LOGO Certified lures for insect monitoring
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A complaint often heard from growers and from scientists in agricultural research and extension services is that lures from different suppliers and years of manufacture produce different results. This is not surprising since it is known that chemical purity strongly affects the attractiveness of a lure. Trace components at levels as low as 0.1% can act as synergists or antagonists, depending on the chemical structure. This means that every batch of lure, even prepared with the best quality control, may differ from others in attractiveness to target and non-target species. Another difficulty arises from the fact that strains of insects living on different host plants or in different parts of the world may use different pheromone blends.

Batch testing

Following these considerations, there is one logical way to obtain comparable results with pheromone lures: to prepare a batch of attractant sufficient to last for several seasons, give it an identification code, make sure it works, and use it as a standard. This procedure has been outlined in the "Budapest manifesto" adopted by a meeting of the IOBC Pheromone Group in 1997.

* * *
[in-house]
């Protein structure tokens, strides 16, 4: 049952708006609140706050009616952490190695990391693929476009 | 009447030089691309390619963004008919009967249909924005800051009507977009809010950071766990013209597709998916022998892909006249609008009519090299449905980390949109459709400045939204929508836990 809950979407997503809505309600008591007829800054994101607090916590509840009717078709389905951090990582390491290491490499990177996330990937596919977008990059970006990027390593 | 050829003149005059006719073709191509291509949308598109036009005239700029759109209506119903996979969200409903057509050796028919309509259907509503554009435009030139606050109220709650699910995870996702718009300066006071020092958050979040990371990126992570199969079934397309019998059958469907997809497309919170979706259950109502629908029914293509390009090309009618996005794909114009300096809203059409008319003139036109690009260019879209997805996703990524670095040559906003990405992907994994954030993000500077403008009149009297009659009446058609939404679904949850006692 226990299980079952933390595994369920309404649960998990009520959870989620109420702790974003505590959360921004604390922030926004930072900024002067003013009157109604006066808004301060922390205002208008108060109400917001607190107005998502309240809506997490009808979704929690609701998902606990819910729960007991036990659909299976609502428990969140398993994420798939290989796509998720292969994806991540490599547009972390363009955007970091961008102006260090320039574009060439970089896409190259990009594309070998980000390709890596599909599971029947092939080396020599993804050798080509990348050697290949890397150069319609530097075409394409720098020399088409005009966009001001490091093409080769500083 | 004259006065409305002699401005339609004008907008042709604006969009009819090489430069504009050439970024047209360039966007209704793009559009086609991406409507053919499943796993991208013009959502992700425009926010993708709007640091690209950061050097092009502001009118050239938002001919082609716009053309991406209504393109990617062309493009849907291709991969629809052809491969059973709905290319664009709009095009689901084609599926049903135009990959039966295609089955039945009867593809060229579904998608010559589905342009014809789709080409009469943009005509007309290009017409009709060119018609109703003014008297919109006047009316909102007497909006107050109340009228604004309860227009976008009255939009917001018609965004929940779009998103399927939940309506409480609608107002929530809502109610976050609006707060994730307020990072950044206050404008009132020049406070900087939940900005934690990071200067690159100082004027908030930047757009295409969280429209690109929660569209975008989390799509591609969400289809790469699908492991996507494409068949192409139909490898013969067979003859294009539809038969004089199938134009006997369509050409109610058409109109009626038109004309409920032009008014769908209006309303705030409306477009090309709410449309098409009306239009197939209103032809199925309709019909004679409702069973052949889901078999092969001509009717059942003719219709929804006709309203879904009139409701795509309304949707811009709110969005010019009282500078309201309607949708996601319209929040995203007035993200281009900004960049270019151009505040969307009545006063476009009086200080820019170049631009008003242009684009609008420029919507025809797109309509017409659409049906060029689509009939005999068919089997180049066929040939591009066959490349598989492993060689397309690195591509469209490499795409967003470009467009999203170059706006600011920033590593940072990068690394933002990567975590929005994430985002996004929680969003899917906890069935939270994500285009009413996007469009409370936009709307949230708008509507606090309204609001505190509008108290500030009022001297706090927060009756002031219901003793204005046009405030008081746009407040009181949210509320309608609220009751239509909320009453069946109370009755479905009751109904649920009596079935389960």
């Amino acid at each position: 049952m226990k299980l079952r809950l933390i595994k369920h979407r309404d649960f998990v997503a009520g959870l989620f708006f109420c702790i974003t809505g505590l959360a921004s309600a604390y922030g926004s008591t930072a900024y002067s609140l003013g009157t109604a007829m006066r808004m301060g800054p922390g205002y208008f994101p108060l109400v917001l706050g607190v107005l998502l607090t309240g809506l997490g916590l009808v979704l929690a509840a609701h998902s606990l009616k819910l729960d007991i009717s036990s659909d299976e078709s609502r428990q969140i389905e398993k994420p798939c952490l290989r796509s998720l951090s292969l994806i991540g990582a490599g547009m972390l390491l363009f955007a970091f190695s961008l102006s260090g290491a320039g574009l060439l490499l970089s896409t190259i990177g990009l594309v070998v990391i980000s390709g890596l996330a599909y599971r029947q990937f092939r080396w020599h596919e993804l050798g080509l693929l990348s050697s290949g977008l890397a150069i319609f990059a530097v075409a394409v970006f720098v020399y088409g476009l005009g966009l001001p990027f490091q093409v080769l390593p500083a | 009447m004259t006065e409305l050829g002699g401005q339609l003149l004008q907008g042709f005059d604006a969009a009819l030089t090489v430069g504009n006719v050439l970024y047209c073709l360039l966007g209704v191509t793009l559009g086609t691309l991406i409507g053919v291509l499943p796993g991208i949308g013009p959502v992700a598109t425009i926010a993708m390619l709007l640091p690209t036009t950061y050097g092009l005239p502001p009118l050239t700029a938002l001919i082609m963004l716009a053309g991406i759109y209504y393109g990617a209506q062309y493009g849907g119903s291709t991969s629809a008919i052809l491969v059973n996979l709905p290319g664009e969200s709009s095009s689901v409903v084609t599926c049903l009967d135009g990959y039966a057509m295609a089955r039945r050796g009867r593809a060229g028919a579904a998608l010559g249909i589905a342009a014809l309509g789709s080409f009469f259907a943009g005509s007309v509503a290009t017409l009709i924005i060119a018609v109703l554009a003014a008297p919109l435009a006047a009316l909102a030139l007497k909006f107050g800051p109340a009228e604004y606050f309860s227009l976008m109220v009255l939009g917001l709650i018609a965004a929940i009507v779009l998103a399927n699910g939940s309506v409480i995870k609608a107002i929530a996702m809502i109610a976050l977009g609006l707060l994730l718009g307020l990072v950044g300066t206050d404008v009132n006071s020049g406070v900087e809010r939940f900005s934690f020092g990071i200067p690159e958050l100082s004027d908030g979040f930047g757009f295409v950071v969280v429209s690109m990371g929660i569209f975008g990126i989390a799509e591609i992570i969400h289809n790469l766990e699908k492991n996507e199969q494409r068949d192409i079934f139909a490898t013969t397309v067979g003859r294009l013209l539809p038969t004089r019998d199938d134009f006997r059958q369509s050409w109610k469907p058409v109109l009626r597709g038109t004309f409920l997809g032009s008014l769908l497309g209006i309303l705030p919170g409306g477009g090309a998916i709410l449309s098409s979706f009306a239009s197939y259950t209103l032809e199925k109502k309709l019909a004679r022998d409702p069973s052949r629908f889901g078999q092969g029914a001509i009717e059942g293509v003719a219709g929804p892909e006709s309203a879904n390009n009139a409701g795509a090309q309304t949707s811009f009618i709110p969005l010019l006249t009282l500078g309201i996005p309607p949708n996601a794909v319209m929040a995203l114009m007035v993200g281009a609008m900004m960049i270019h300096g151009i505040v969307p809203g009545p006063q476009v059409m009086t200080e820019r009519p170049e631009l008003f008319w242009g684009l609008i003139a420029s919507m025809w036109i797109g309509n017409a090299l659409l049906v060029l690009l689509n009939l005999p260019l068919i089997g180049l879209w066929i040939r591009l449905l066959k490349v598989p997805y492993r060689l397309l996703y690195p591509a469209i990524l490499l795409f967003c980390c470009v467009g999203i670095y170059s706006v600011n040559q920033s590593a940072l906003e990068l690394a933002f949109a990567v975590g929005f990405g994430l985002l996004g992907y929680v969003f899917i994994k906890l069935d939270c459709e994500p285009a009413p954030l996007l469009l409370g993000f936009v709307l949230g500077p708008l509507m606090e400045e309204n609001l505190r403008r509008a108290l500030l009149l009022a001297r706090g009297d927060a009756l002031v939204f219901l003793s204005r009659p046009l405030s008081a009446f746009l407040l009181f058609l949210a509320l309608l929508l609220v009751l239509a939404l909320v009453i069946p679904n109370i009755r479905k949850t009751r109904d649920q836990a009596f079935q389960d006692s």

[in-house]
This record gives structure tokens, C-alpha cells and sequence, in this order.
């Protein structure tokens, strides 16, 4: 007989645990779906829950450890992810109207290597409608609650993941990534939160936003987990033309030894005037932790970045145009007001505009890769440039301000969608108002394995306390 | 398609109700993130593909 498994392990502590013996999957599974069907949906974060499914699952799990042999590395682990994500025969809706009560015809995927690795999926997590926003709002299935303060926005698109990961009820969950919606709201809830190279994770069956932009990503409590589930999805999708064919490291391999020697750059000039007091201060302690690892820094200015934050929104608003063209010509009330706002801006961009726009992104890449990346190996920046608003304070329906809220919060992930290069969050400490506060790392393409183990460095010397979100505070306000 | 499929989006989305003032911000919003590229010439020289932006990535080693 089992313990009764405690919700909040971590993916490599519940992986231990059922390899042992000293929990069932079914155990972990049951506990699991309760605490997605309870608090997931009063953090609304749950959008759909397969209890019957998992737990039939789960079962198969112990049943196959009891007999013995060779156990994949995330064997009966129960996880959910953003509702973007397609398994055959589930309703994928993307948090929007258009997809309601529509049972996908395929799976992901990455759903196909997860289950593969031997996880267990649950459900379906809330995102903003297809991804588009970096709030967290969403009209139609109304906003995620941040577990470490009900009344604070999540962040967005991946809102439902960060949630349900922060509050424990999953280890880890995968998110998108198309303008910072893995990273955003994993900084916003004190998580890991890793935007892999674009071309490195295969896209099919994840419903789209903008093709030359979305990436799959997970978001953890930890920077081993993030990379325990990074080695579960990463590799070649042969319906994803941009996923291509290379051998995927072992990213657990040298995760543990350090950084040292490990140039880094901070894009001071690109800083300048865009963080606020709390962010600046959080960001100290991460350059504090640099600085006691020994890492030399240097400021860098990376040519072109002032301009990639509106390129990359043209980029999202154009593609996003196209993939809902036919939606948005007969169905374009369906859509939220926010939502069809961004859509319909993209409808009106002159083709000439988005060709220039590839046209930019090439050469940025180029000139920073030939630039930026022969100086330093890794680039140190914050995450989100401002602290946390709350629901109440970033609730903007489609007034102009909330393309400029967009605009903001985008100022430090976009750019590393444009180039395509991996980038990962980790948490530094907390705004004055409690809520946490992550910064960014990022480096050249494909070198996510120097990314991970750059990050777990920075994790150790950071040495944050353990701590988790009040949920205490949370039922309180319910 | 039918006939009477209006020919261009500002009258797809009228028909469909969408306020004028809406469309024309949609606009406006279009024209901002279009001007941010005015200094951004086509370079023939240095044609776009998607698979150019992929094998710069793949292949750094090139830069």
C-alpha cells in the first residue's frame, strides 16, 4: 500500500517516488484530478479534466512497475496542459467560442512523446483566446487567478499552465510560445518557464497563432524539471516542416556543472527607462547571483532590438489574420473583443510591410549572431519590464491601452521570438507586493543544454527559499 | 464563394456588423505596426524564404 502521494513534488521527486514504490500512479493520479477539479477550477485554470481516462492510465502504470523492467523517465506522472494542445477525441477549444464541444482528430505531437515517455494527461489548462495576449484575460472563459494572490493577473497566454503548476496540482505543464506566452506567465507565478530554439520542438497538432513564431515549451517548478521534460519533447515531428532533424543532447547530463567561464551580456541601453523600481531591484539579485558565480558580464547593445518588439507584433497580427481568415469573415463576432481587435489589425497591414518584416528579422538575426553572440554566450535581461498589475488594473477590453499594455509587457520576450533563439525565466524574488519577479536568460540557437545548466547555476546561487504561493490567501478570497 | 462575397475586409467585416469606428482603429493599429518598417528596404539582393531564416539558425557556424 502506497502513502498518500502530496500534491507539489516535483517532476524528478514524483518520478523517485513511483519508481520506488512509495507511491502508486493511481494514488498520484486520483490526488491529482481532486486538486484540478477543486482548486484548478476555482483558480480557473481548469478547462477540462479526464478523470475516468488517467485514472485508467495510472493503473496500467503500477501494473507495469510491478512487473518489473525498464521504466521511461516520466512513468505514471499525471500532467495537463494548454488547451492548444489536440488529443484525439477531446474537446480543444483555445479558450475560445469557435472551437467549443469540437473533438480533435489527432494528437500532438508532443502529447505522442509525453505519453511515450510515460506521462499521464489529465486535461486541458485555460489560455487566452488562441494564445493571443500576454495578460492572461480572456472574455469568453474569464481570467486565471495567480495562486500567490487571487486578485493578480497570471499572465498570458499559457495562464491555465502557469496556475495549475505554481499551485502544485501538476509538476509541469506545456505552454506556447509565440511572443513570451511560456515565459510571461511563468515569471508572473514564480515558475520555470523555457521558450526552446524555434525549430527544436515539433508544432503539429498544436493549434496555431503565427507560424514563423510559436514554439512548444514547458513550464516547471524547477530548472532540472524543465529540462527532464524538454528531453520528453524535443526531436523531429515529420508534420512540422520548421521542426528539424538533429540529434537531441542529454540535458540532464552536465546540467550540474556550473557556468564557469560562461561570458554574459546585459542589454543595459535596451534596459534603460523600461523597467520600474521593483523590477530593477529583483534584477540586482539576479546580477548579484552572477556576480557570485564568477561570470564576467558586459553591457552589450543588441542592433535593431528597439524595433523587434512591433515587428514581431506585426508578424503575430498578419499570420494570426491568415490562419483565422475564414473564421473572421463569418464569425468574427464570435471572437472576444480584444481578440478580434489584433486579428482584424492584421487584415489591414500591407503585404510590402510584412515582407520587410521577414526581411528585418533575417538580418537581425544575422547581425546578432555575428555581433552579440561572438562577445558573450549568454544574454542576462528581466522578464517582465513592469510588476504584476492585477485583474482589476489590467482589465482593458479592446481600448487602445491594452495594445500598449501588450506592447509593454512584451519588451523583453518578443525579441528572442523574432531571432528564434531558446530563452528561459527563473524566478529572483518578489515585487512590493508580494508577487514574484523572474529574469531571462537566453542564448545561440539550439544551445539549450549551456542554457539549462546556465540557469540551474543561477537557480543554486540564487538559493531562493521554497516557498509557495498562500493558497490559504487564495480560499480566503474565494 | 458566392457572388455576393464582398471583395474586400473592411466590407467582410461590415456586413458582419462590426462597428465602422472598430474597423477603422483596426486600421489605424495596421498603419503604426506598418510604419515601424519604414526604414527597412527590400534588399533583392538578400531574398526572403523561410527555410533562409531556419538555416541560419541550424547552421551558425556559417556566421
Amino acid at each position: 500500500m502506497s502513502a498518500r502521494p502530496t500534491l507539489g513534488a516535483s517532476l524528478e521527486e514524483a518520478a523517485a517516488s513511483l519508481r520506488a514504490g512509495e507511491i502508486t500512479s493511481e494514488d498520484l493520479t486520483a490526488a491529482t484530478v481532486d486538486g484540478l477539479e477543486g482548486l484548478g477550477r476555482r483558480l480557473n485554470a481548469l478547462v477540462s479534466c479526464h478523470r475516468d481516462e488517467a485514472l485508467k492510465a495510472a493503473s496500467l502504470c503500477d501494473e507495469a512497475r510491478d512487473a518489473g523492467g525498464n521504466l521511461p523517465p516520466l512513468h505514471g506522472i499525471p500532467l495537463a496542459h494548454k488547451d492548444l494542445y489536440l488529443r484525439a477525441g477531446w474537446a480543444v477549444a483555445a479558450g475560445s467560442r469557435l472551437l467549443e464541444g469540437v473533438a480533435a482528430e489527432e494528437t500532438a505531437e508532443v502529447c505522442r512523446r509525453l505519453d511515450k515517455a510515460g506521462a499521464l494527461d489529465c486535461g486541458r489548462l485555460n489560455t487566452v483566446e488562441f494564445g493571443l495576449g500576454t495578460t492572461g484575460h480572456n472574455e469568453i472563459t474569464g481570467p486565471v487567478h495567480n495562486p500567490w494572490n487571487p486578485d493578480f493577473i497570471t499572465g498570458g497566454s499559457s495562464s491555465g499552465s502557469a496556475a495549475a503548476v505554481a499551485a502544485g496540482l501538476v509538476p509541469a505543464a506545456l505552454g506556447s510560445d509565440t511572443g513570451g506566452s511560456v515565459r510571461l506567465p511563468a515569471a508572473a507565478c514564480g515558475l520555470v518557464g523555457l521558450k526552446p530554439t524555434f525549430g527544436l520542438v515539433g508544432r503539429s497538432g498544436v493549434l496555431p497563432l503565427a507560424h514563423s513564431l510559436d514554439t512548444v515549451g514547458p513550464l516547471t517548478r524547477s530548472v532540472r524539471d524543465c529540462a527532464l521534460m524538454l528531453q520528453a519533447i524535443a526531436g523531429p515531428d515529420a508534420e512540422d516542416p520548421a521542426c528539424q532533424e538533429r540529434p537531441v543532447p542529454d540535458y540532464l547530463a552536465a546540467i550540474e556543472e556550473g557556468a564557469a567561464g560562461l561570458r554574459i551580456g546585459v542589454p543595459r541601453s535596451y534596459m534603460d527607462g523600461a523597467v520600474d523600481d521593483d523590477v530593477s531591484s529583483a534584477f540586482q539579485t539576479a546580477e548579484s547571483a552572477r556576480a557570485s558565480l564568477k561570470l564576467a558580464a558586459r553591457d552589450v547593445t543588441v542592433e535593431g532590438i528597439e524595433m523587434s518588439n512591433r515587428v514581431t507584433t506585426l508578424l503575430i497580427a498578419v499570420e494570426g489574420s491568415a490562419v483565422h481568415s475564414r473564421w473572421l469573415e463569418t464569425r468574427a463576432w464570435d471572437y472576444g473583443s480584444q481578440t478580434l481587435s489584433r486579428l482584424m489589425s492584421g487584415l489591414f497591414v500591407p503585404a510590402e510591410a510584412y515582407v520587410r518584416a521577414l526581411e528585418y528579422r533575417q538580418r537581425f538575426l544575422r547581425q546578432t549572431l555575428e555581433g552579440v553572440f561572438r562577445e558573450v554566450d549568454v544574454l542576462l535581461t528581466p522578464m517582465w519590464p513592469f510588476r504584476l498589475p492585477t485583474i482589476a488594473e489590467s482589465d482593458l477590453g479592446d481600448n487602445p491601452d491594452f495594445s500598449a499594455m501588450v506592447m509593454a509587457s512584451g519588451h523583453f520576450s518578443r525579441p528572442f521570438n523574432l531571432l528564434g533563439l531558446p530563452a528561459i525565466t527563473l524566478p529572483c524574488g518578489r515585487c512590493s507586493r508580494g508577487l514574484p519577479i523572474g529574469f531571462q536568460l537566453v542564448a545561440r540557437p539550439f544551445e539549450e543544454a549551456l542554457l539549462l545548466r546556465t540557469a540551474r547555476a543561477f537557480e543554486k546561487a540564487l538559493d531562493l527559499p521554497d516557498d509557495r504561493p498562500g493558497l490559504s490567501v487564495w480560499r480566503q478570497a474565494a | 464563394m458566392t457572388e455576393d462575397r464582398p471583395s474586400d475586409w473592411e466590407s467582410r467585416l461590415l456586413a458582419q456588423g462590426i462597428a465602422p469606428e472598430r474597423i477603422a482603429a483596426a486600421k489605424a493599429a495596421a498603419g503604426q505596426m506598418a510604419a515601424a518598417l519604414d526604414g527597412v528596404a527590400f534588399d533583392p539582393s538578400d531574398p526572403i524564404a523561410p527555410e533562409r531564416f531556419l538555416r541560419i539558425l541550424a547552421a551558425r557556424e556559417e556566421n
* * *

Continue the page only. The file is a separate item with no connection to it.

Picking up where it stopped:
The PheroNet Idea

In the discussions following the Budapest meeting, the idea emerged that instead of working out recommendations and waiting for commerce to follow, it would probably be more efficient to create an organization capable of both producing and testing pheromone lures. This is how Phero.Net came into being.


Batch Certification

Batch certification of pheromone lures is a two-step process.

1) In a first step, a relatively large quantity of a pheromone blend is prepared and set aside under conditions which will guarantee that it will keep for a long period of time.

2) In a second step, lures are formulated on dispensers and tested in the field to determine if they are suitable for detection and monitoring. Only if this is the case the lures are put on the market.

The above procedure defaults to step one on two occasions:
a) if the results of the field tests are not satisfactory
b) as soon as the stock is close to depletion.
The same batch process is applied for the dispenser material. Step two should be repeated on occasion to assure continuing quality.

Our experience is that the typical monoenic acetate and alcohol pheromone compounds found in Lepidoptera can be stored at -18°C for many years without any noticeable deterioration. Under these conditions, some isomerisation can be observed with conjugated dienes; in Lobesia botrana this is of no importance as geometric isomers do not appear to be antagonists of the EZ isomer.

These tests should answer the questions: Is the lure attractive to the target species and what non-target species are caught. Based on previous experience and perhaps on experience with other products, can the Phero.Net lure be recommended for use in monitoring or detection.

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